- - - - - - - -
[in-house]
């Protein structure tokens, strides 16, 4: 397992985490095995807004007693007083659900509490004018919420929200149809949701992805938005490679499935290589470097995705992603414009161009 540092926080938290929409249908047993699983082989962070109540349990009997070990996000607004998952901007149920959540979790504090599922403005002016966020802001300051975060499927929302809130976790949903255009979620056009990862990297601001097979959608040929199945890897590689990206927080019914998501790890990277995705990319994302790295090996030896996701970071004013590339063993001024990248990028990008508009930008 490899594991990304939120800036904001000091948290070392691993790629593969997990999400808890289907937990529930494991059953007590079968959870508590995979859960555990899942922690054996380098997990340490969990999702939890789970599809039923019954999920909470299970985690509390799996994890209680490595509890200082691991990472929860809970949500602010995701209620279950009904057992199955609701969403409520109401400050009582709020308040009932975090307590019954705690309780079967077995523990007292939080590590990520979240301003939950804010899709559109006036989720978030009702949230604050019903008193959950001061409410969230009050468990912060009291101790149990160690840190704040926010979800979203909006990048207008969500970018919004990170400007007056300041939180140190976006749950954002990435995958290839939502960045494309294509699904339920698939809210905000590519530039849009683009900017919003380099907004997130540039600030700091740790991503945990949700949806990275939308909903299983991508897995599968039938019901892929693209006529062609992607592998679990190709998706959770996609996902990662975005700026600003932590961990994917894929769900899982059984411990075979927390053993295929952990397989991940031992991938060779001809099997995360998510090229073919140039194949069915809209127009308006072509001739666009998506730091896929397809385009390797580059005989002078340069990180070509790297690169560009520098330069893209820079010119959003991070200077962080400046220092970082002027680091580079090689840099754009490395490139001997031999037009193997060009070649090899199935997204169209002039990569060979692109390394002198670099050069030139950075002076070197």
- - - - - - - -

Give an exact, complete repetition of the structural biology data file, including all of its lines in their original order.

[in-house]
């Protein structure tokens, strides 16, 4: 397992985490095995807004007693007083659900509490004018919420929200149809949701992805938005490679499935290589470097995705992603414009161009 540092926080938290929409249908047993699983082989962070109540349990009997070990996000607004998952901007149920959540979790504090599922403005002016966020802001300051975060499927929302809130976790949903255009979620056009990862990297601001097979959608040929199945890897590689990206927080019914998501790890990277995705990319994302790295090996030896996701970071004013590339063993001024990248990028990008508009930008 490899594991990304939120800036904001000091948290070392691993790629593969997990999400808890289907937990529930494991059953007590079968959870508590995979859960555990899942922690054996380098997990340490969990999702939890789970599809039923019954999920909470299970985690509390799996994890209680490595509890200082691991990472929860809970949500602010995701209620279950009904057992199955609701969403409520109401400050009582709020308040009932975090307590019954705690309780079967077995523990007292939080590590990520979240301003939950804010899709559109006036989720978030009702949230604050019903008193959950001061409410969230009050468990912060009291101790149990160690840190704040926010979800979203909006990048207008969500970018919004990170400007007056300041939180140190976006749950954002990435995958290839939502960045494309294509699904339920698939809210905000590519530039849009683009900017919003380099907004997130540039600030700091740790991503945990949700949806990275939308909903299983991508897995599968039938019901892929693209006529062609992607592998679990190709998706959770996609996902990662975005700026600003932590961990994917894929769900899982059984411990075979927390053993295929952990397989991940031992991938060779001809099997995360998510090229073919140039194949069915809209127009308006072509001739666009998506730091896929397809385009390797580059005989002078340069990180070509790297690169560009520098330069893209820079010119959003991070200077962080400046220092970082002027680091580079090689840099754009490395490139001997031999037009193997060009070649090899199935997204169209002039990569060979692109390394002198670099050069030139950075002076070197």